From 100 Years...

Talking for the school kids.
2010 was the first time The Doctor participated in the Falls Landing Foundation's timeline event, 100 Years on the Ohio (1765-1865) at Riverside, the Farnsley-Moremen Landing, and he immediately became one of the most popular and versatile aspects of the event. He started the weekend by joining us very early on Friday morning to give a group of 500 school children a taste of the past and educated them on period medicine in a very hands on, enjoyable, and engaging fashion. It was on to more adult audiences for the rest of the weekend and they were no less enthralled. It was the best attended of our series of presentations and the interest of the spectators made it the longest lasting as well. Doctor Roberts brought a crucial aspect of life in early Louisville to the event that before was missing and has established himself as a crucial part of our identity,

-Brian Cushing, Vice President
Falls Landing Foundation

Demonstrating amputation with the aid of audience volunteers.


I have made arrangements to travel, in a few days time, to the west, where I will, in my guise as the 2nd Doctor, attend the Congress of Vienna Ball.

The advertisement for the event promises:

the crowned heads of Europe, ambassadors, military heroes, and the most influential lords and ladies from the allied countries who have just defeated the Vile Corsican. This is the opening celebration for the greatest Peace Conference in history so come partake of a little intrigue, a bit of influence peddling, a dollop of regime change, and perhaps a soup├žon of romance…..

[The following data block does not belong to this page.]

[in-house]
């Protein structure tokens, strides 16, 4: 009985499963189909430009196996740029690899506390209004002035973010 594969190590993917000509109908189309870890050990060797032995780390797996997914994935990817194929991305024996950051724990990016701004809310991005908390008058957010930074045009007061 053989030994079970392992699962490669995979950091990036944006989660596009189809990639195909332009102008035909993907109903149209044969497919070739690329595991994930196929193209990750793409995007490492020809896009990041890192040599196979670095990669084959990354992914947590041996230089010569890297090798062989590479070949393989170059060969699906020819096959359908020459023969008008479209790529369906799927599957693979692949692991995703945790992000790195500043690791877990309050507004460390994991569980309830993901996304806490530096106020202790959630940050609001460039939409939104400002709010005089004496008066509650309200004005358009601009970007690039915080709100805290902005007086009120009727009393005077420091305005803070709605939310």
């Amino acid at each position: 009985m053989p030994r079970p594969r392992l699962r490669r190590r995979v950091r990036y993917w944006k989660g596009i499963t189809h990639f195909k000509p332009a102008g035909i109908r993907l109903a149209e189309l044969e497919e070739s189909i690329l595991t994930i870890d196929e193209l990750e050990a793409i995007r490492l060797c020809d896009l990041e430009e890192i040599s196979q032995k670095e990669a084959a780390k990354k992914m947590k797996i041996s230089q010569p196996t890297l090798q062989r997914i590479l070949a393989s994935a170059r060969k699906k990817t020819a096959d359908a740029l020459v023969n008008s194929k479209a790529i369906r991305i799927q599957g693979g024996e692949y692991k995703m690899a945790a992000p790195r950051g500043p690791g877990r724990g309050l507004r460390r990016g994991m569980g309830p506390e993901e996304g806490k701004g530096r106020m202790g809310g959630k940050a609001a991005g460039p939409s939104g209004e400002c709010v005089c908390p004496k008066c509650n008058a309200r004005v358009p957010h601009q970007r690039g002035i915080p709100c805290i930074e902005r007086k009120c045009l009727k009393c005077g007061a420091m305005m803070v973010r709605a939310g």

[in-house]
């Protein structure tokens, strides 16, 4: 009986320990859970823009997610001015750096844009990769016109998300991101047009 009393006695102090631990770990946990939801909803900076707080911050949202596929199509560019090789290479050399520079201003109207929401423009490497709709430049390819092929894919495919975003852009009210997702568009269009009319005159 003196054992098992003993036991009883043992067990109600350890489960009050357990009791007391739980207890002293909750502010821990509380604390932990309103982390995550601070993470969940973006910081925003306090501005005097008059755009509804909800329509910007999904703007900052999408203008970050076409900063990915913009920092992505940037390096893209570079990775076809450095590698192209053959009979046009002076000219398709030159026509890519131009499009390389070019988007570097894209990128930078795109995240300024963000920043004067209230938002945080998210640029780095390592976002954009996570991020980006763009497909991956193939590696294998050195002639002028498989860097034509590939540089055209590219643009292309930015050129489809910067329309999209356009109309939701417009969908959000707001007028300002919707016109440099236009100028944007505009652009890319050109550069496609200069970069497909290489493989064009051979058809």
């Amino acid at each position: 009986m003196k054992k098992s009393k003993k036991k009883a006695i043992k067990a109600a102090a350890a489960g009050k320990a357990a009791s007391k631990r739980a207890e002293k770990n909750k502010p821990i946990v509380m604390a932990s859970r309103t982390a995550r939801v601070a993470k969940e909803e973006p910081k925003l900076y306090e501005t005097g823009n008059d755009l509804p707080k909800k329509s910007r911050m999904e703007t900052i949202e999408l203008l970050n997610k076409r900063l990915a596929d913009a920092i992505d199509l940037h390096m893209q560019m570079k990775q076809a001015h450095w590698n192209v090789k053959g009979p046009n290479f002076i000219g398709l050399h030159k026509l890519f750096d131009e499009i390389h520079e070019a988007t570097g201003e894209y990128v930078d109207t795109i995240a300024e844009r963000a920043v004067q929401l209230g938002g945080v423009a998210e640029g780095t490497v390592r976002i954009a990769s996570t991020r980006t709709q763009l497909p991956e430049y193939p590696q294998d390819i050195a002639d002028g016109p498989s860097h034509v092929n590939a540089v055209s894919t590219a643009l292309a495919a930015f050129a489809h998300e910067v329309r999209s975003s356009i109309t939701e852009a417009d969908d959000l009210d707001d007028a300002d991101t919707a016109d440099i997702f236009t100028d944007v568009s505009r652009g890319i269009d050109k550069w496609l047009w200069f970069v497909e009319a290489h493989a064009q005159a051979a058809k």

Games of chance, lively conversation and the hospitality of the imperial court

The ball will take place on Saturday October 9th of this present year.

The ball is the perfect excuse for me to encounter Miss Emily Waterman in a social setting and not in my professional capacity. You, gentle reader, may recall that I met Miss Waterman at the Farnsley-Moremen Estate some two weeks ago now.

The Ball itself is put on by BAERS, and I look forward to seeing how things are done there, AND showing THEM how we do things in this part of the country. I promise to endeavour to do you all proud.


I have recently come to the aid of another young lady in the form of creating a journal such as my own for her to make use of. Miss Emily Waterman, whom I met at the recent weekend at the Farnsley-Moremen Estate, was desirous to have a journal of her own.
I created all the custom graphics for the "Emily Waterman" blog in a very similar manner as my own. If you are interested in having me help you create a blog of your own for a small (and very reasonable) fee, contact me today!

100 Years on the Ohio part 3

Sunday 19 Sept. 1812

The night was less cool than previously and woke to a warmer morning.

It was decided that perhaps a nature walk in the cool of the morning might be in order, so therefore, we gathered a party and began straight away. Our line slowly passed the Farnsley-Moremen house and wove around through the gardens to the side. On the far edge of the garden there was a break in the fence that lead outward into a grouping of trees with a path down the middle.

The farther we went, the more of the ladies dropped out of the walk and ventured back, stating a bevy of excuses from 'poison ivy' to 'heat'.

Eventually we made our way away from the trees and into a clearing only to discover that there were only five of us left. Mrs. Dubbeld escorted by Capt. Cushing, Mrs. Mudd and Miss Waterman and myself.

"I want to run!" Miss Waterman confided in me as she began to slow and let the others move ahead.

I feel certain that my demeanor begged the question, 'why?'.